Arla Foods – which is owned by over 12,000 farmers across Europe and around 2,500 in Britain – say the shortage is due to insufficient levels of milk being supplied to make the products.
The cooperative, which has many farmer members based in the South West, added that it expected the price of butter to rise “very sharply”. Peder Tuborgh, chief executive of Arla Foods, said this would be the “first sign” to impact on consumers.
However, he told the BBC that he did not want to predict how much butter would cost later this year. “At the moment we are trying to get as much butter and cream out of our producers,” commented Mr Tuborgh.
He added that the shortage of milk had arisen due to dairy farmers “putting the brakes on” last year, in the wake of a period of over-production, and consequently lower milk prices.
Dairy farmer and chairman of the National Farmers’ Union (NFU) South West dairy board, said that while farmers will be encouraged by the rise in commodity prices, “their phones will be hot as they call their milk buyers wondering why the money is not coming back to them”.
“Many are still trying to pay last year’s bills and we are still seeing producer numbers dropping,” said Mr Branton. “In the 21st century we need to ask if the systems are in place to try and mitigate the boom and bust market cycle.”
Mr Branton went on: “The whole supply chain urgently needs to look at how this works to see if we can do better. There are some promising examples of better practice which need more development, as these fluctuations are so damaging at every level. Whilst farmers will be excited by the prospect of better prices we need to recognise that we can only take this so far before customers look for alternatives.”
According to recent figures issued by the Department for Environment, Food and Rural Affairs (Defra), while farm gate milk prices dropped by 0.6% per litre in May this year compared to the previous month, they had increased by 31% compared with May 2016.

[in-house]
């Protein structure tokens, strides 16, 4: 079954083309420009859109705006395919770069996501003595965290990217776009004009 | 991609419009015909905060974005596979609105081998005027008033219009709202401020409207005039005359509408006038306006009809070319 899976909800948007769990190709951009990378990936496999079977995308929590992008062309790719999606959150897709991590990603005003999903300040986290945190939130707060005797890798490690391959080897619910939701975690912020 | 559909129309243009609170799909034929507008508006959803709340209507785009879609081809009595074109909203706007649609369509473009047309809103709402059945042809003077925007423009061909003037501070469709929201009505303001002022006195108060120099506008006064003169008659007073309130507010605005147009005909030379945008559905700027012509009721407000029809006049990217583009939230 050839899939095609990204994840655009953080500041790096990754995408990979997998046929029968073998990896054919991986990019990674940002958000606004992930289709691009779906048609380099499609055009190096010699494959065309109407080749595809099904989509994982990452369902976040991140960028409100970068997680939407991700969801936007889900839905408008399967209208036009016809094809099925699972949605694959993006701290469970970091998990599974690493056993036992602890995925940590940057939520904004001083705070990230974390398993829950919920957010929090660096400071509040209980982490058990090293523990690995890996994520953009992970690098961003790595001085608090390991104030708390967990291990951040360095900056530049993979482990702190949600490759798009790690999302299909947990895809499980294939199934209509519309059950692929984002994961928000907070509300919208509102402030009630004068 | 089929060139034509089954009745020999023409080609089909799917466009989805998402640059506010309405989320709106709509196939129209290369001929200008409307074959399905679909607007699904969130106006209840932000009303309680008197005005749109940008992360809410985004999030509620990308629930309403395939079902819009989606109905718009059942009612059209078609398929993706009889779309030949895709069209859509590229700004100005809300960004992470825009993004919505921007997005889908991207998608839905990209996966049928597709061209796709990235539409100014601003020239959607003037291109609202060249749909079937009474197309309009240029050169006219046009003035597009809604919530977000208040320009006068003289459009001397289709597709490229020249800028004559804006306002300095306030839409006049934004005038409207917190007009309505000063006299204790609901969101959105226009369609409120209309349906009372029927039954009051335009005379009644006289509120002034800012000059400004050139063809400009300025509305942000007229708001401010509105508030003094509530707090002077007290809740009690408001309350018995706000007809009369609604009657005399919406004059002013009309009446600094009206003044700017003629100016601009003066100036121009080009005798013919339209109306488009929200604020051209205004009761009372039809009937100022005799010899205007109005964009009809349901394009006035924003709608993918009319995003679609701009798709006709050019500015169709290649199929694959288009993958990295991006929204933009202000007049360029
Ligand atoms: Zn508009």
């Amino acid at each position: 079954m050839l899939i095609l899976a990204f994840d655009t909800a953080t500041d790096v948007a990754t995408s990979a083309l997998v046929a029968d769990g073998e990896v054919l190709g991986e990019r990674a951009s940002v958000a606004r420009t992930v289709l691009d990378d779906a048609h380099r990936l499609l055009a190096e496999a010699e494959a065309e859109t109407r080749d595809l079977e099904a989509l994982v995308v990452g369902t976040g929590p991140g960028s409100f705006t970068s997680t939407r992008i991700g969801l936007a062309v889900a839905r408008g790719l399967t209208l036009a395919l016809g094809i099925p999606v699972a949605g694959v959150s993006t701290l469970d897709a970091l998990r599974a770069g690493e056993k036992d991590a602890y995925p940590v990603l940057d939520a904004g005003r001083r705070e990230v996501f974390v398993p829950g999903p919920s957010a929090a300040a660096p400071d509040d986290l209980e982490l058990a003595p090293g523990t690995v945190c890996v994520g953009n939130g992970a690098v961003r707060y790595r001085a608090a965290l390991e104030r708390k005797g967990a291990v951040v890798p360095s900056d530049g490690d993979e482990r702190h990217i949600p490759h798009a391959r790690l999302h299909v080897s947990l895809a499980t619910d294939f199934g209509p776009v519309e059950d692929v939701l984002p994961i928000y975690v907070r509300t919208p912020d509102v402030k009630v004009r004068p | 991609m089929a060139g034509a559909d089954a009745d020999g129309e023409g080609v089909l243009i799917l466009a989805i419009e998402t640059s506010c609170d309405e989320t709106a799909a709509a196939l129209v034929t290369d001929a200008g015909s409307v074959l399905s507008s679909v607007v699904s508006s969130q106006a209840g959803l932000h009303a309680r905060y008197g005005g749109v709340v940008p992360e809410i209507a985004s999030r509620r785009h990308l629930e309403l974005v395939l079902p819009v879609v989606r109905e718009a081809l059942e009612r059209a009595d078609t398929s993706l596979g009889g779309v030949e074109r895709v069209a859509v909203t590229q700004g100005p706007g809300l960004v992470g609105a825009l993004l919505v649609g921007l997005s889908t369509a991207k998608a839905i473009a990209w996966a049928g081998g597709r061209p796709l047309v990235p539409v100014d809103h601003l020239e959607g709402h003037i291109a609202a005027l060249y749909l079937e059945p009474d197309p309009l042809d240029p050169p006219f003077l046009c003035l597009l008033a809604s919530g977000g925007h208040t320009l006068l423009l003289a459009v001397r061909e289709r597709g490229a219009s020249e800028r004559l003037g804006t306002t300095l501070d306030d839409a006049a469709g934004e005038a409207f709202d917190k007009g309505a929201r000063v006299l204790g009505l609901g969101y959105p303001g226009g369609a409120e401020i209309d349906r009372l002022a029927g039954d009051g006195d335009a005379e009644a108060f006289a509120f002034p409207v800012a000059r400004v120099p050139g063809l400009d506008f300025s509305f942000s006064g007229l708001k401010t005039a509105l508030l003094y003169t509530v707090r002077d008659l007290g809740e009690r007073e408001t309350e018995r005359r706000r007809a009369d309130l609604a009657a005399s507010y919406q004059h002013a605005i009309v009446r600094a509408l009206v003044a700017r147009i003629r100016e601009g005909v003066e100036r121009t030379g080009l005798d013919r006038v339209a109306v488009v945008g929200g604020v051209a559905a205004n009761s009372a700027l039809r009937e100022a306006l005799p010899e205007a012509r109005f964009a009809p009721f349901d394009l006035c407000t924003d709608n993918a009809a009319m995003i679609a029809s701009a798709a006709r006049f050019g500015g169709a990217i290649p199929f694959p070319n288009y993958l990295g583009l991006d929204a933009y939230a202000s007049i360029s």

Defra added that British milk production rose by 4.7% in May compared with April, almost equalling production in May 2016.
A spokesperson for Dairy UK, the body which represents the country’s dairy sector, said there had been “significant” recent increases in wholesale prices for butter and cream. They added that the global over-supply of milk less than two years ago had resulted in a “difficult time” for farmers.
Figures published yesterday by AHDB Dairy reveal that the proportion of dairy farms unable to cover cash costs of production almost doubled between 2016 and 2017 to reach nearly 40%. The number of herds that were able to remain profitable throughout the downturn, without the use of other income streams such as Basic Payments, was found to be less than 20%.
“This illustrates the fact that dairy markets are inherently subject to fluctuations and a sudden surge in milk production, or unseasonable weather which depresses production, can have a significant effect on wholesale prices for commodity products like butter and cream,” Dairy UK commented.
Source: Devon Live